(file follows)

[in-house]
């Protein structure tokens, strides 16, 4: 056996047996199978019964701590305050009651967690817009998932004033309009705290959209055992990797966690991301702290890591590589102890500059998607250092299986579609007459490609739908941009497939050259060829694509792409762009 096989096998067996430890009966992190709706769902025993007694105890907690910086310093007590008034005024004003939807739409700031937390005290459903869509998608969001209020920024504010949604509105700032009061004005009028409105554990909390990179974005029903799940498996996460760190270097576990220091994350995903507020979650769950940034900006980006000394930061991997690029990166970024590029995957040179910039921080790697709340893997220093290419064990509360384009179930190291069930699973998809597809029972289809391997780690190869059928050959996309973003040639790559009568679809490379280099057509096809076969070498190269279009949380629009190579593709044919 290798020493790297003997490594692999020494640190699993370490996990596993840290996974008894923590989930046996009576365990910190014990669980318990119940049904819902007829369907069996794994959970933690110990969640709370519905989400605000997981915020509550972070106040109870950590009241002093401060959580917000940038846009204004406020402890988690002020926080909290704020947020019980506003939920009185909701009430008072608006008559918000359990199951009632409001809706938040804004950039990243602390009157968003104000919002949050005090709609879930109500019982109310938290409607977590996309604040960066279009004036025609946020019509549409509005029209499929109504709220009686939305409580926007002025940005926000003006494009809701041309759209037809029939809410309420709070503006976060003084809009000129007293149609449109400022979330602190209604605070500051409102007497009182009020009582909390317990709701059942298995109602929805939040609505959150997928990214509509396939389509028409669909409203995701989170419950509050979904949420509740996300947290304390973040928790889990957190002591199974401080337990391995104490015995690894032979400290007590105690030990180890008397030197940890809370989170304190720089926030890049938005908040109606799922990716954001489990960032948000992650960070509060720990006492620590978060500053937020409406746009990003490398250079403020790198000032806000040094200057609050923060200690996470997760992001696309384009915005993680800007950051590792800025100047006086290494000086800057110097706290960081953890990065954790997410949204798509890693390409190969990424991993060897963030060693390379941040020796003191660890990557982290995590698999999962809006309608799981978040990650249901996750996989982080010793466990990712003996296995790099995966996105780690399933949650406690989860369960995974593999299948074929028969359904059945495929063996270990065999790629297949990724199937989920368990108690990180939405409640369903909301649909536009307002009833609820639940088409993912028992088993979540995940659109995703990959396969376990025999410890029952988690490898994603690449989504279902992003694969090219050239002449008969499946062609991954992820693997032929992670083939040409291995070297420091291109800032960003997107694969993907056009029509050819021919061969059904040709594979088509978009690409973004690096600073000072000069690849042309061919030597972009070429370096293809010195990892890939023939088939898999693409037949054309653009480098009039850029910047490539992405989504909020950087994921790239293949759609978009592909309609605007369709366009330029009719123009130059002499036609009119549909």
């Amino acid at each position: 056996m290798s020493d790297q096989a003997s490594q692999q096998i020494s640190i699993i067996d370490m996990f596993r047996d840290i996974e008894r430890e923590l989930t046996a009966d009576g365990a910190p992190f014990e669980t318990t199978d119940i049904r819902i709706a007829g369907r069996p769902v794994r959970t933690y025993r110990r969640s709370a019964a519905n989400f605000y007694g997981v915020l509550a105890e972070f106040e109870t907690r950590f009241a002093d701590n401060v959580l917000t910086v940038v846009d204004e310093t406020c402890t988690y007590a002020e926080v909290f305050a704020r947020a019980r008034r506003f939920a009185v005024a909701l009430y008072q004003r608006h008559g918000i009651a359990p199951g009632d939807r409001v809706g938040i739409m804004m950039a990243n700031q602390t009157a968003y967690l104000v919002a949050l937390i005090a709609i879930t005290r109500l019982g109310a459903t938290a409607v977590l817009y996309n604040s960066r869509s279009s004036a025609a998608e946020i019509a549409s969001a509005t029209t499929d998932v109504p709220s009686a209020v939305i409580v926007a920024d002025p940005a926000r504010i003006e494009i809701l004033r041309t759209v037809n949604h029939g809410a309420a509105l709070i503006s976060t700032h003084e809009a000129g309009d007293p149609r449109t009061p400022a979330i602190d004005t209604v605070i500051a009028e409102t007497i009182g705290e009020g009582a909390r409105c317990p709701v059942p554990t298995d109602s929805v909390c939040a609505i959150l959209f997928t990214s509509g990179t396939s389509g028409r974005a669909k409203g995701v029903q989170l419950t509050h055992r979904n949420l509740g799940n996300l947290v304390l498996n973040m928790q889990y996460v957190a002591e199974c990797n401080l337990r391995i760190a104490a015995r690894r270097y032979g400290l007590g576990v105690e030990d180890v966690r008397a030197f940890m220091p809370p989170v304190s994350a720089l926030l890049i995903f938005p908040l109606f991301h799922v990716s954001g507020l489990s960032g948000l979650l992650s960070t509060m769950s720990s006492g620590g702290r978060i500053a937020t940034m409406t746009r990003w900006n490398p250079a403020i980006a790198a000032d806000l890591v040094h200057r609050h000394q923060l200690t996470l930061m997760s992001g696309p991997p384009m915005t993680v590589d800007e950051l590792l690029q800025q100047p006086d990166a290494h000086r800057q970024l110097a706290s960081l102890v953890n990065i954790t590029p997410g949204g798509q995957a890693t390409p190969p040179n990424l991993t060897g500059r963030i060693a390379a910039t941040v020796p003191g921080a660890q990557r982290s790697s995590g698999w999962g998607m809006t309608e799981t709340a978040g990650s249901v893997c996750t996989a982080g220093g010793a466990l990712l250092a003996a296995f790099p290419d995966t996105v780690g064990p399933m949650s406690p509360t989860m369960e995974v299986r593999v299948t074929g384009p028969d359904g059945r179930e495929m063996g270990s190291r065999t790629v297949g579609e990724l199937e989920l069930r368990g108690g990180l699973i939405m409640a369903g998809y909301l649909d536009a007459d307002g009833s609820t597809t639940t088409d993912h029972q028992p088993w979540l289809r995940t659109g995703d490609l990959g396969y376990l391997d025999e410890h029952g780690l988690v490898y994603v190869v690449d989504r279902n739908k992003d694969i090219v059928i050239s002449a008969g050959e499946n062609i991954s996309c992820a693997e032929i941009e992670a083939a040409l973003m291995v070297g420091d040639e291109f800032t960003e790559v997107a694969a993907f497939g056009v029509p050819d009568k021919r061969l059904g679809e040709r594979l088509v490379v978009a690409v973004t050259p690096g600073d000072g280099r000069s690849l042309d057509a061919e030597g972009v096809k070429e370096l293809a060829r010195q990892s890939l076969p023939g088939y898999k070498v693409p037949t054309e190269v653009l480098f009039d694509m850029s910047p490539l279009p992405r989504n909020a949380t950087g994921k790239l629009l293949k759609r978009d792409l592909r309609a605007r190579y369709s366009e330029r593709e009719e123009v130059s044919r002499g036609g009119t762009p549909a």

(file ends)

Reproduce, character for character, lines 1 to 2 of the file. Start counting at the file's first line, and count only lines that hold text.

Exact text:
[in-house]
């Protein structure tokens, strides 16, 4: 056996047996199978019964701590305050009651967690817009998932004033309009705290959209055992990797966690991301702290890591590589102890500059998607250092299986579609007459490609739908941009497939050259060829694509792409762009 096989096998067996430890009966992190709706769902025993007694105890907690910086310093007590008034005024004003939807739409700031937390005290459903869509998608969001209020920024504010949604509105700032009061004005009028409105554990909390990179974005029903799940498996996460760190270097576990220091994350995903507020979650769950940034900006980006000394930061991997690029990166970024590029995957040179910039921080790697709340893997220093290419064990509360384009179930190291069930699973998809597809029972289809391997780690190869059928050959996309973003040639790559009568679809490379280099057509096809076969070498190269279009949380629009190579593709044919 290798020493790297003997490594692999020494640190699993370490996990596993840290996974008894923590989930046996009576365990910190014990669980318990119940049904819902007829369907069996794994959970933690110990969640709370519905989400605000997981915020509550972070106040109870950590009241002093401060959580917000940038846009204004406020402890988690002020926080909290704020947020019980506003939920009185909701009430008072608006008559918000359990199951009632409001809706938040804004950039990243602390009157968003104000919002949050005090709609879930109500019982109310938290409607977590996309604040960066279009004036025609946020019509549409509005029209499929109504709220009686939305409580926007002025940005926000003006494009809701041309759209037809029939809410309420709070503006976060003084809009000129007293149609449109400022979330602190209604605070500051409102007497009182009020009582909390317990709701059942298995109602929805939040609505959150997928990214509509396939389509028409669909409203995701989170419950509050979904949420509740996300947290304390973040928790889990957190002591199974401080337990391995104490015995690894032979400290007590105690030990180890008397030197940890809370989170304190720089926030890049938005908040109606799922990716954001489990960032948000992650960070509060720990006492620590978060500053937020409406746009990003490398250079403020790198000032806000040094200057609050923060200690996470997760992001696309384009915005993680800007950051590792800025100047006086290494000086800057110097706290960081953890990065954790997410949204798509890693390409190969990424991993060897963030060693390379941040020796003191660890990557982290995590698999999962809006309608799981978040990650249901996750996989982080010793466990990712003996296995790099995966996105780690399933949650406690989860369960995974593999299948074929028969359904059945495929063996270990065999790629297949990724199937989920368990108690990180939405409640369903909301649909536009307002009833609820639940088409993912028992088993979540995940659109995703990959396969376990025999410890029952988690490898994603690449989504279902992003694969090219050239002449008969499946062609991954992820693997032929992670083939040409291995070297420091291109800032960003997107694969993907056009029509050819021919061969059904040709594979088509978009690409973004690096600073000072000069690849042309061919030597972009070429370096293809010195990892890939023939088939898999693409037949054309653009480098009039850029910047490539992405989504909020950087994921790239293949759609978009592909309609605007369709366009330029009719123009130059002499036609009119549909």